Cardi B ‘Invasion of Privacy’ goes gold, solidifies her status

Cardi B “Invasion of Privacy” album cover. Photo courtesy of okayplayer.
Cardi B “Invasion of Privacy” album cover. Photo courtesy of okayplayer.

Rapper Cardi B is at the top of her game.

But being first means the spotlight is on you and the critics are ready to jump on any opportunity. In this case, her personal life has been exposed for all of the public eyes to see and she has become a headline on her own.

That said, she couldn't have picked a better title for a debut album than "Invasion of Privacy."

But once you strip away the controversy, the album is actually not too bad.

The best thing about this album is when she hits, she hits. Her intro track titled "Get Up 10" is a chest-thumping, rags-to-riches tale that could easily be compared to Meek Mill's "Dreams and Nightmares." This is perfect probate music for a sorority to come out to.

The beauty and curse of this project are that it sounds like everything I would've expected this album to be from knowing her or knowing how she relates to her fan base. Her "Best Life" collaboration with Chance the Rapper is a Tweet-worthy anthem for anybody feeling themselves and where they're at. Likewise, "Bickenhead" is for any self-proclaimed "not average" chick who could care less about who's tripping off of them instead of getting a check.

Then you have the track "Be Careful." This is brutally honest and arguably the most emotionally vulnerable part of this album, but sadly subpar musically. After listening to it for its emotional honesty, it makes even harder because of the headlines that are tied to the song by default, and how much it contrasts the rest of the album.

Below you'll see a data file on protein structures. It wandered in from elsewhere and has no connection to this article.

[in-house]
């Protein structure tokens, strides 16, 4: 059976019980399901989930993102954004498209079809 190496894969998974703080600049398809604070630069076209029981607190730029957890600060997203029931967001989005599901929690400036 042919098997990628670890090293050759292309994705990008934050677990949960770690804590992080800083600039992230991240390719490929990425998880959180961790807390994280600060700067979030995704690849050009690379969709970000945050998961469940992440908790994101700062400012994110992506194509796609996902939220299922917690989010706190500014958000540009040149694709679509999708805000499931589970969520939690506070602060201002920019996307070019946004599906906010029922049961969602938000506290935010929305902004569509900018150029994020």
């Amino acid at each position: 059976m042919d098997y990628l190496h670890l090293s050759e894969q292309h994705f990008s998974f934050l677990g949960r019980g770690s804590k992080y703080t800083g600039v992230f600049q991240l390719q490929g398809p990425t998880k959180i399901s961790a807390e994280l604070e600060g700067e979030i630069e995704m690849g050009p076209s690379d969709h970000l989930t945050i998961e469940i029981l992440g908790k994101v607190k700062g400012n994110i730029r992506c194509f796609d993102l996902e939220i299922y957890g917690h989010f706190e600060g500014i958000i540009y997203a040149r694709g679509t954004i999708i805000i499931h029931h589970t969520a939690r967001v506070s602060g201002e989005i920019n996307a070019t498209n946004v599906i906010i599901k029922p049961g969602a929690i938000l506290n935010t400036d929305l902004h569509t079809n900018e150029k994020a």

I listened to "Thru Your Phone" and I can't help but to ask myself where is this coming from when she reached No. 1 when all fellas were urged to not get comfortable in case we get cut off on the fourth track titled "Bodak Yellow."

But then I realize again, it's only a problem listening to it BECAUSE of the headlines that have surrounded her for the past few months. You strip that away and you have a decent album that's going to be more relatable than most, but that is because she knows what her core fans want. (Don't believe me? Go on Twitter and type in "When Cardi Said.")

I hate to say it, but the album is catchier than expected. Listening to the "I Do" track, I cannot help but not blame a female for vibing to SZA leaving somebody on 'read' because they felt like it.

To be quite honest, this to me is the closest thing we might ever get to a rap version of SZA's album titled "CTRL."

Cardi B. Photo courtesy of Deviant Art
Cardi B. Photo courtesy of Deviant Art

I predict the album will lead to future sellout shows where she'll have with thousands of females seeking self-empowerment, bangers full of flexing and with some emotional mishaps along the way.

After all, would it really be Cardi if she wasn't?

2 1/2 stars of 5
Best Songs: Get Up 10, I Do, Best Life

By Kalen Murphy